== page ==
CMC Markets IPO around March 2016
The long awaited floatation of financial spread betting company CMC Markets won’t happen before March 2016, chief executive Peter Cruddas tells City A.M., following the company publishing a strong set of half year results.
Earlier this year CMC hired city bankers Goldman Sachs and Morgan Stanley to bring the company to market amid rumours the float could happen as early as this year.
“It was always my intention to float the company in 2016. The IPO is going well, and there are no issues,” Cruddas insists.
Today's announcements further paved the way for the firm's initial public offering, that could value the company at as much as £1bn, with the appointment of two non-executive directors.
Manjit Wolstenholme, already serving as non-executive chairman of Provident Financial Group, and Malcolm McCaig, former EY partner currently a non-executive director at OneSavings Bank, will both join the board.
“We are well into the IPO process,” Cruddas adds.
The company has reported a surge in cash and profit over the last six months.
Net income grew 77 per cent to £20m and the company announced a dividend of £15m.
Underlying profit before tax increased 88 per cent to £26.2m, with net operating income rose 34 per cent to £78.9m.
Cash generation is up 261 per cent over the same period last year, at £13.2m.
Customer numbers are also saw a big boost: the number of trades was up 88 per cent, the value of trades increased 60 per cent and the number of active clients rose 18 per cent.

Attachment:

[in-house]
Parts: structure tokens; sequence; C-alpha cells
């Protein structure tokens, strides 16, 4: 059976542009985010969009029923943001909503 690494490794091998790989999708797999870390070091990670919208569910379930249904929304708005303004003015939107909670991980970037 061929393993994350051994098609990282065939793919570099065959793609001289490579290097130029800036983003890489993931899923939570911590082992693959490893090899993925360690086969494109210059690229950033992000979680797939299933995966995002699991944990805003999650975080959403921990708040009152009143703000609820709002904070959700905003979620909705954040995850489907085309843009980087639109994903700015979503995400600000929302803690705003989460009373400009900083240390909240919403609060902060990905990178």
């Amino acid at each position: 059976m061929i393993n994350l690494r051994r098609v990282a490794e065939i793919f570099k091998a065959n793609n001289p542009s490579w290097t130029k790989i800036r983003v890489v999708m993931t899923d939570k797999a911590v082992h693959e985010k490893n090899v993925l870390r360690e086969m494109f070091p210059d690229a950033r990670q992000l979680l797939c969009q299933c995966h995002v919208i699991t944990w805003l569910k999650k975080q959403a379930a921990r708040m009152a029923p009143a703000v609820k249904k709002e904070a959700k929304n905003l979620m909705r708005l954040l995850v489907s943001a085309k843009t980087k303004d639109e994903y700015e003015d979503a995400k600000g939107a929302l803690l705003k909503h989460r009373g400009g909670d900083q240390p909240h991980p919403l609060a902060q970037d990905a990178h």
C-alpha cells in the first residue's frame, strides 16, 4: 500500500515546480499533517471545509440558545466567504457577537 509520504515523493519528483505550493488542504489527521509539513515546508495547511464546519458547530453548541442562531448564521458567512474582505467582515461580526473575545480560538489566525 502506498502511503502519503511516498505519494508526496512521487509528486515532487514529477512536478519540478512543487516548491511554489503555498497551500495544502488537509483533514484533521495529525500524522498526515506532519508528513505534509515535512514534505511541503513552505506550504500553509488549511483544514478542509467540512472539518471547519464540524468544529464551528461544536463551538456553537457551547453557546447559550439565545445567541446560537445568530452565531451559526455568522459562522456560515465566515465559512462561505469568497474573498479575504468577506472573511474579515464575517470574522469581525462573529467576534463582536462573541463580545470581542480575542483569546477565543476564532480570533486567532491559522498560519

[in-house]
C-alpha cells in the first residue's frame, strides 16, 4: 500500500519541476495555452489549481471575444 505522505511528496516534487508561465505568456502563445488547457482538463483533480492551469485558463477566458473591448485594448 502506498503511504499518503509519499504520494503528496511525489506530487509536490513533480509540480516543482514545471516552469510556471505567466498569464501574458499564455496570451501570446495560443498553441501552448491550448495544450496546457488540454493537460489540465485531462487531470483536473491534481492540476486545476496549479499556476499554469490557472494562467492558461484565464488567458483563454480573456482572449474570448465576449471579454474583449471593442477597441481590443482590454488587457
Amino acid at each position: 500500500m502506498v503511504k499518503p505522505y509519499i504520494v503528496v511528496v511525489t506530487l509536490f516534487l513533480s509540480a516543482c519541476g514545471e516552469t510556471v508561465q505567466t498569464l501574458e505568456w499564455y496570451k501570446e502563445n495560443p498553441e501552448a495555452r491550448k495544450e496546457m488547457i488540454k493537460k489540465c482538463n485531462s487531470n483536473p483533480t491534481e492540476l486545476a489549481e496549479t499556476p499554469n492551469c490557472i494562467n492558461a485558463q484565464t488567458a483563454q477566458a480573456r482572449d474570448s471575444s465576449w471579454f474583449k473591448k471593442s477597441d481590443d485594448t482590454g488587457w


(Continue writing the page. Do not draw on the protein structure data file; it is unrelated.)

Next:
Due to the company’s high level of operational gearing it’s able to absorb more activity with no rise in costs.
Since returning to the company as CEO in 2013 Cruddas has had a strong focus on overhauling the company's technology, spending $96m (£64m) over the last three years.
“When I came back as CEO the plan was to fix the technology, which needed fixing,” says Cruddas.
A big part of this has been growing the company's mobile platform.
“Right now 48 per cent of our business is now done over mobile devices. It was around 30 per cent two years ago and 40 per cent last year,” says Cruddas.
“We don’t expect that to level off any time soon, and we expect it will eventually account for 90 per cent,” he adds.
Mobile isn’t perfect however. Cruddas admits that CMC is struggling to make charts work on the platform.
Cruddas, who was forced to resign as the Tory treasurer in 2012 following a cash-for-access story in The Sunday Times, remains politically motivated and just last week said he is giving £1m to the campaign for Britain to leave the EU, Vote Leave.
He is however keen to stress that this interest is entirely personal and not related to CMC.
“I am convinced that after we vote leave, we will negotiate a new UK-EU deal based on free trade, friendly cooperation, and mutual access to markets,” he says, adding: “I am not at all hostile to Europe – I want more trade and more cooperation in Europe.”
CMC Markets had previously attempted an IPO in 2007 but called it off due to the onset of the financial crisis.